How Marco Hernandez visualized humanity’s plastic waste problem — and changed the way we think about pollution
Around the world, the human race manufactures and sells nearly 1 million plastic bottles every minute. That means each year, we produce over 480 billion bottles – many of which aren’t properly discarded. This rapid pace of plastic production – coupled with deficiencies in the recycling process – continues to pose a significant threat to the health and safety of thousands of endangered species and ecosystems.
It’s one thing to hear or read about these numbers. But are words alone enough to grasp the gravity of the issue? Wrapping your head around such staggering figures is a difficult task, and it’s exactly the challenge that Reuters contributors Marco Hernandez and Simon Scarr decided to take on when they created Drowning in Plastic, an influential example of interactive graphics made several years ago that has spurred further media innovation.
The project viscerally renders the planet’s plastic waste problem through a mix of data visualization, 3D modeling, and procedural animation. Hernandez and Scarr created various illustrations which use famous landmarks and monuments as a reference point for the reader to conceptualize the sheer scale and speed of the plastic waste we produce over time.
Upon publication, the article elicited ample discussion amongst readers, news outlets, and environmental groups across social media platforms. The article also garnered numerous awards and recognition for its innovative approach to digital storytelling, from prominent organizations such as The Sigma Awards and Information is Beautiful.
Storybench spoke with Marco Hernandez to reflect back on that important project and discuss how he tackled this project’s data visualization and imagery, as well as the impact of multimedia storytelling on both the public and the news industry at large.
This interview has been edited for length and clarity.
What drew you to information design and data visualization?
I wandered around for awhile and found design as something I could pursue and develop. But somehow the editorial world also pulled me a little bit. And I found myself working with journalists when I was in college starting in the early years.
My work was split in half. Half of me was about design and arts. The other half was looking for communication or analysis — something. Graphics became the place I was looking for without even knowing it. I was working for a small company doing magazines and websites. Suddenly, I got a job offer in a newspaper in Costa Rica, which is the biggest newspaper over there. And they were looking for someone to join the graphics team. That was when I learned about infographics as something I can integrate into stories – using design, but also communication and data.
So, all that came together in the perfect way I was hoping to find someday. Then I got different offers here and there – I spent a few years in Asia, Hong Kong, and Singapore with The South China Morning Post and Reuters. And more recently, I moved back to America working for The New York Times, now with the graphics team.
When you talk about having all these different elements of storytelling you enjoy combining, it feels like this project is one where you were really able to execute that. Can you tell me more about the inspiration behind this project?
We were looking to engage the readers – to understand a big number. Maybe it’s powerful enough to have a headline saying one million plastic bottles. But of course, it’s not the same. You can take the reader and explain or give context to how many of these there are – how big this number really is. It’s more than just a bunch of zeroes.
You can use something from the design world to make stories more accessible; to make it easy to digest and to expand the bounds of words.
I did a lot of testing around this – the final piece that’s online now is not like any of the first drafts that I did. Because we have seen things visualizing big numbers before, but not something that takes you right into the beginning of the project. You start looking up from above and a rain of bottles falls on you. It gives the scale of how many there are. It gives you an idea of how much it is – is this happening in real-time? Because that’s something important as well. It wasn’t just to visualize a pile of things there, but also to give you a sense of the speed of how much we produce this waste.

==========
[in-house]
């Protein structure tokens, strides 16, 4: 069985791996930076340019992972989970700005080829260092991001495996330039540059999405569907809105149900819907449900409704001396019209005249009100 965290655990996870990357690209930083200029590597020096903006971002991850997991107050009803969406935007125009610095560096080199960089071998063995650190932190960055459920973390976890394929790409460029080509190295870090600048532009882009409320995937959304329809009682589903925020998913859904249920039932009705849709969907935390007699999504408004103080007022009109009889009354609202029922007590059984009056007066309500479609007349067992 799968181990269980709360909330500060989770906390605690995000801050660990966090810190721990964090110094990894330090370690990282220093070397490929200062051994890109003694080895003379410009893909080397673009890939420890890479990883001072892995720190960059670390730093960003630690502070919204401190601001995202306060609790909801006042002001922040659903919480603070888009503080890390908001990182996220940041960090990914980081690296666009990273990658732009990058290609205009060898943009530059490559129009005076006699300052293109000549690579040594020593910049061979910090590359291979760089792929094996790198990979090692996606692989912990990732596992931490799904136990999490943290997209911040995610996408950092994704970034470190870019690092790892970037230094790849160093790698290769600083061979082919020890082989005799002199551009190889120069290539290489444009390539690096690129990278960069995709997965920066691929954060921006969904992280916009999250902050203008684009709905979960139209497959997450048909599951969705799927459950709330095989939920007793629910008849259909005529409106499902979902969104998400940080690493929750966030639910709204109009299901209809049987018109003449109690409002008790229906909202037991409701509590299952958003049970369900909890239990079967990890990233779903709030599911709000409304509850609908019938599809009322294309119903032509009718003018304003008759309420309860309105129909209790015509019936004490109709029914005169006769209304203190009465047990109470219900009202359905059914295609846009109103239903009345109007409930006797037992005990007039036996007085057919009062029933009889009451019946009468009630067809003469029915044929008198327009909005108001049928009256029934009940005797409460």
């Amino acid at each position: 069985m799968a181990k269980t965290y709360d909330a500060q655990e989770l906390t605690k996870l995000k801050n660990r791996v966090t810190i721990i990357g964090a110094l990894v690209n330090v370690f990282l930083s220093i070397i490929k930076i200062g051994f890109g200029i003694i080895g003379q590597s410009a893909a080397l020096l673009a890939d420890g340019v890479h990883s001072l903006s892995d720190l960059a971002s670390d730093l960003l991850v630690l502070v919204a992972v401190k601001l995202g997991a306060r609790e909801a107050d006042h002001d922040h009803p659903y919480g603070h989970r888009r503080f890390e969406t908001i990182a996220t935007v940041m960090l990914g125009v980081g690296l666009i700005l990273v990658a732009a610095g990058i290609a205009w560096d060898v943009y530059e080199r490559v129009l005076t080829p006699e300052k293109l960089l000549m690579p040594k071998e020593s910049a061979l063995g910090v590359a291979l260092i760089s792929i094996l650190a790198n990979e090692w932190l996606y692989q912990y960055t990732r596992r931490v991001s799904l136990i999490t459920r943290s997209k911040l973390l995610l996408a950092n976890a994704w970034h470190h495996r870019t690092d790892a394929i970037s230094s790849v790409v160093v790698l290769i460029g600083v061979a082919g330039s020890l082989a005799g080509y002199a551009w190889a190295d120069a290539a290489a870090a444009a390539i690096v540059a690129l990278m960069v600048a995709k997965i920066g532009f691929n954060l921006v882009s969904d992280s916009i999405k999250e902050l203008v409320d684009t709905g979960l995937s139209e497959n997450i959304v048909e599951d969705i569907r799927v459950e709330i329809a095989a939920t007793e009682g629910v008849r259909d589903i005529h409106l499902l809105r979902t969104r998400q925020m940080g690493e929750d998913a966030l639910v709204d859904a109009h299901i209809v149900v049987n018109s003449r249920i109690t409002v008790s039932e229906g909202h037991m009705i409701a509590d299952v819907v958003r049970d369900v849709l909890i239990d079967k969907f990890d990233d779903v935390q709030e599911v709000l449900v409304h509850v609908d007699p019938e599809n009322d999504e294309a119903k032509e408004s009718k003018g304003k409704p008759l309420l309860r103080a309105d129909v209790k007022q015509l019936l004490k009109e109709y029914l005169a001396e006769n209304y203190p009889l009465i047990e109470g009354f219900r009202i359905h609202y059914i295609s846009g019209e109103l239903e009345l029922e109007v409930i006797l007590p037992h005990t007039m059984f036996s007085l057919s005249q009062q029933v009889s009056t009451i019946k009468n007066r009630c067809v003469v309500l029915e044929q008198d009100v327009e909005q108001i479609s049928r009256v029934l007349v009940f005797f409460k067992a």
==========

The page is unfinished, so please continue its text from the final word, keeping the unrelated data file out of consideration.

Speaking of the procedural animation you just mentioned, what was it like creating it — and what was the decision process behind pushing it to the top as the cover page for this story?
This was a project I did with my editor. We wanted to do something not just administrative – not just a concept.
I was working in an office in Hong Kong. I got a bottle from the vending machine in the same office. I started to take measurements and take some pictures for reference, then modeled one bottle, and started to make simulations in Cinema4D to see how good the rendering process would run on my laptop.
I remember the first day I tried, I left the computer working all night, and I came in the next day and it had died because I forgot to plug the computer into the source power. So, I wasted one day of testing just because I forgot the cable! It was a tough process because it was so many bottles that we needed to visualize that there wasn’t enough power for my laptop to process all the data. It was a matter of placing cameras to get the direction of the animation as we figured it out in our heads.
We started just making doubles on a whiteboard, thinking, how can we tell the people? How can we show people the speed of this and the amount at the same time, but also get the attention and the feeling of this production of waste? In a single frame, can we just drop them on a website that is raining all the time? Or do we need to make one first screen and leave you there for awhile to pile up all these bottles? All these decisions were just on whiteboards.
Then we moved to the simulation software to get the dynamics of it – how this thing will behave, how they fall, and how we want to pile them up. I ran tons and tons of versions of this single animation at the top. There were, I don’t know, 20 or 30 versions of this just to get the right one.
And then I thought about: now you’ve introduced this story with something that you think will catch the attention of the rhythm. How do you want to proceed from there? How do you develop the story? And that’s all the smaller pieces. Because there were statistics, it was a little bit easier. I think the nightmare there was just the first one at the top.